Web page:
NBCUniversal Abandons Residential Development at StudioMonday, July 16, 2012
NBCUniversal is abandoning controversial plans to build thousands of residences on its Universal City backlot.
The company had planned to build 2,937 units as part of a larger $3 billion proposal to expand and update its 391-acre property where it has its movie studio, theme park attraction and CityWalk entertainment complex.
However, new plans released Monday as part of a final environmental impact report instead calls for adding more studio space, theme park attractions, hotels and other entertainment space.
Specifically, Universal plans to add 1.45 million square feet of movie production space, 327,000 square feet of attractions to Universal Studios, more shops and restaurants to CityWalk and two instead of one additional 500-room hotel.
The original proposal, which has been known as the “Evolution Plan,” was released in 2006 at the height of the housing boom – and while NBCUniversal was still owned by General Electric Co.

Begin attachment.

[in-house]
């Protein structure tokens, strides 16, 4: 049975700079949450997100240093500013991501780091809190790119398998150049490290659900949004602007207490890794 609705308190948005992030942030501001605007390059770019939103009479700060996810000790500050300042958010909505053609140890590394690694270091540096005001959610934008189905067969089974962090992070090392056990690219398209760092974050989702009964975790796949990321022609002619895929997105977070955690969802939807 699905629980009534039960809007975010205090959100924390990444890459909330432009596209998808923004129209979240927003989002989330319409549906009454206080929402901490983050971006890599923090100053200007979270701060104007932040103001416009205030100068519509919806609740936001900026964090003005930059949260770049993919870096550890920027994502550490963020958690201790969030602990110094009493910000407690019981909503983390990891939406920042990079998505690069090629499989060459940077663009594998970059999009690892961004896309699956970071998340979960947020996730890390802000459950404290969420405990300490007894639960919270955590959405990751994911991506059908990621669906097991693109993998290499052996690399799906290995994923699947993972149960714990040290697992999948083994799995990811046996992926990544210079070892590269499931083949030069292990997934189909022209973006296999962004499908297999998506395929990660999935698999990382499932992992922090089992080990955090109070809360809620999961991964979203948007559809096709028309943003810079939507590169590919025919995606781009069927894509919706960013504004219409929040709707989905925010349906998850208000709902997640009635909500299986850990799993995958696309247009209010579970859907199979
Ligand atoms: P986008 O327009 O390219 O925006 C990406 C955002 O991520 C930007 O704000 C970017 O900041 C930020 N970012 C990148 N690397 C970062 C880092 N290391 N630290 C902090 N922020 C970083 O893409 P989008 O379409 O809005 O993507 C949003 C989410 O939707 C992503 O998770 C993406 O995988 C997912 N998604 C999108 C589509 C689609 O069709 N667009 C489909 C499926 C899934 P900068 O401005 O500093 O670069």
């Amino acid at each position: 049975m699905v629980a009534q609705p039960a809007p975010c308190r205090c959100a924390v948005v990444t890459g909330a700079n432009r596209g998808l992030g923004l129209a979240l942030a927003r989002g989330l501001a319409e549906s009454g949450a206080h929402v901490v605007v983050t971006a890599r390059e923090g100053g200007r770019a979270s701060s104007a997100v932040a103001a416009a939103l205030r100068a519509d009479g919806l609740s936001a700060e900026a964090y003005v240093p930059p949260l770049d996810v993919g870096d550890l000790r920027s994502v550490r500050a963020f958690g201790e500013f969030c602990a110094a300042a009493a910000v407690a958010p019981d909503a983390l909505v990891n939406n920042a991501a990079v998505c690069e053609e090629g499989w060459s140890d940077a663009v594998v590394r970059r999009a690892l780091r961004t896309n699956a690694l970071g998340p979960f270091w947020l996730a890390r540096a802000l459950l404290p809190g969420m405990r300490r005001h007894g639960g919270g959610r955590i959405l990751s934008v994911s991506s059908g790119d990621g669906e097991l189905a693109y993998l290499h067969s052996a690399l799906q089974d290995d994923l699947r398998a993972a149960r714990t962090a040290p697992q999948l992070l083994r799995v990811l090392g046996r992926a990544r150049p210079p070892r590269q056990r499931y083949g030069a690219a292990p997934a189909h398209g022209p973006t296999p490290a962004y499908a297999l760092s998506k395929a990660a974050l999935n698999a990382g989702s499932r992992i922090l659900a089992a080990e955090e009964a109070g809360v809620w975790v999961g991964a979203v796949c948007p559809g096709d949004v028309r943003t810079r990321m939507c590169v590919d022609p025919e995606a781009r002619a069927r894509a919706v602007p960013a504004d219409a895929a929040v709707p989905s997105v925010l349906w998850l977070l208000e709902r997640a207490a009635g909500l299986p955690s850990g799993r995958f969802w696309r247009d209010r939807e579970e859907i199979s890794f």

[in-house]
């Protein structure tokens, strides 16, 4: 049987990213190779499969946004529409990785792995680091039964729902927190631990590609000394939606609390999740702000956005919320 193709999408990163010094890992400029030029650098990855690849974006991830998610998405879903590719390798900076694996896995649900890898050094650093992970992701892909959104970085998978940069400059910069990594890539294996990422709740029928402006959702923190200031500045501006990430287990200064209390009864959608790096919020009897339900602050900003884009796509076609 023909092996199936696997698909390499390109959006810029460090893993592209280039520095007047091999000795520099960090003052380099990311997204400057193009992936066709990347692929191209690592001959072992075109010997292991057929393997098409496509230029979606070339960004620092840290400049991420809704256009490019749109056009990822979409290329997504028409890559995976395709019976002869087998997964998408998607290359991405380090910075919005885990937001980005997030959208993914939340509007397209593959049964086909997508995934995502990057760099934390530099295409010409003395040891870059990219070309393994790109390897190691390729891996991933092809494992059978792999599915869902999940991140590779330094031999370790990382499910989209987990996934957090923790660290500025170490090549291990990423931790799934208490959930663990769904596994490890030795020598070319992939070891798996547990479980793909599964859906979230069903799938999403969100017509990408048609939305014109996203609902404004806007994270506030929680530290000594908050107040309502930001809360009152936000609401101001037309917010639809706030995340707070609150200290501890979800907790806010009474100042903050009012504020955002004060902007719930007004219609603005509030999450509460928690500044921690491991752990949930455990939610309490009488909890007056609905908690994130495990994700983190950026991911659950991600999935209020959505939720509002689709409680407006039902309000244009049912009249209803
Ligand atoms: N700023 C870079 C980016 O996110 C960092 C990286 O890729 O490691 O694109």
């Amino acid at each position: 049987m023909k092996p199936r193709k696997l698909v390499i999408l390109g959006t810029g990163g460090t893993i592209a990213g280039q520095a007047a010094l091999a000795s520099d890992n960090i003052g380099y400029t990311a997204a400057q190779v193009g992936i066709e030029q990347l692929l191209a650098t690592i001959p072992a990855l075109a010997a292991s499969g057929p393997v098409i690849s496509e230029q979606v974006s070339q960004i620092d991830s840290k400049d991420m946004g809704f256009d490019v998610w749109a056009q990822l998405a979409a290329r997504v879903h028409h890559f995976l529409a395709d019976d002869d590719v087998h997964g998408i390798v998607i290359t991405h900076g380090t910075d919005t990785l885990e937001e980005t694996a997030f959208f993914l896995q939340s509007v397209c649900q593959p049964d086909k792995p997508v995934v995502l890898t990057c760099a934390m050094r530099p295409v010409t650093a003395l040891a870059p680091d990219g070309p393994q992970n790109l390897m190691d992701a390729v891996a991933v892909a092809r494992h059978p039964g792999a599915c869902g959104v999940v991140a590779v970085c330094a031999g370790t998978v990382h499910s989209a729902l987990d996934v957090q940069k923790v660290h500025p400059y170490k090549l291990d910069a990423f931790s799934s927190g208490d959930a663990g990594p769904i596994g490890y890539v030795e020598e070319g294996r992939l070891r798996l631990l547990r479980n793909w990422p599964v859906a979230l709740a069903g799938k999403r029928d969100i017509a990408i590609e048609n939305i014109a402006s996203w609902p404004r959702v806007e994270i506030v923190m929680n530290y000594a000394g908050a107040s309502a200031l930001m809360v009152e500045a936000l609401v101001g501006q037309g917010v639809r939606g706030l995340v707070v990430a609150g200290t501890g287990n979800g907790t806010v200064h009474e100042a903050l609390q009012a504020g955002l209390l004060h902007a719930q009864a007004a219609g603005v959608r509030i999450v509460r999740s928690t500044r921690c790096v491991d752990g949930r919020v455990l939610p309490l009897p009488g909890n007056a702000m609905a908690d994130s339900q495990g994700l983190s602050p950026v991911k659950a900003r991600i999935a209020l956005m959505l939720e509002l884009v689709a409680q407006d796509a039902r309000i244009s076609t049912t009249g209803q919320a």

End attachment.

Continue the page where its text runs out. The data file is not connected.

Since then, the housing market has collapsed, and NBCUniversal was sold to cable giant Comcast Corp., which some speculated would not be interested in pursuing a residential development outside its core business.
There was an indication earlier this year of Comcast’s possible rethinking of the project when NBCUniversal said it would no longer build a separate 1.5 million-square-foot production and office project at Lankershim Boulevard.
The $750 million development at a subway stop would have been built in partnership with Thomas Properties Group, a major downtown landlord. Universal would have taken space in the project.
NBC Universal issued a statement on its website Monday saying that housing development is not a primary business.
“This is the right time in the process to make this decision and it will enable us to concentrate and invest in our core businesses, television and film production, Universal Studios Hollywood Theme Park and CityWalk,” the statement read.
Costs of the Evolution Plan have now been pared down to $1.6 billion with improvements still to be built out over 20 years as originally projected.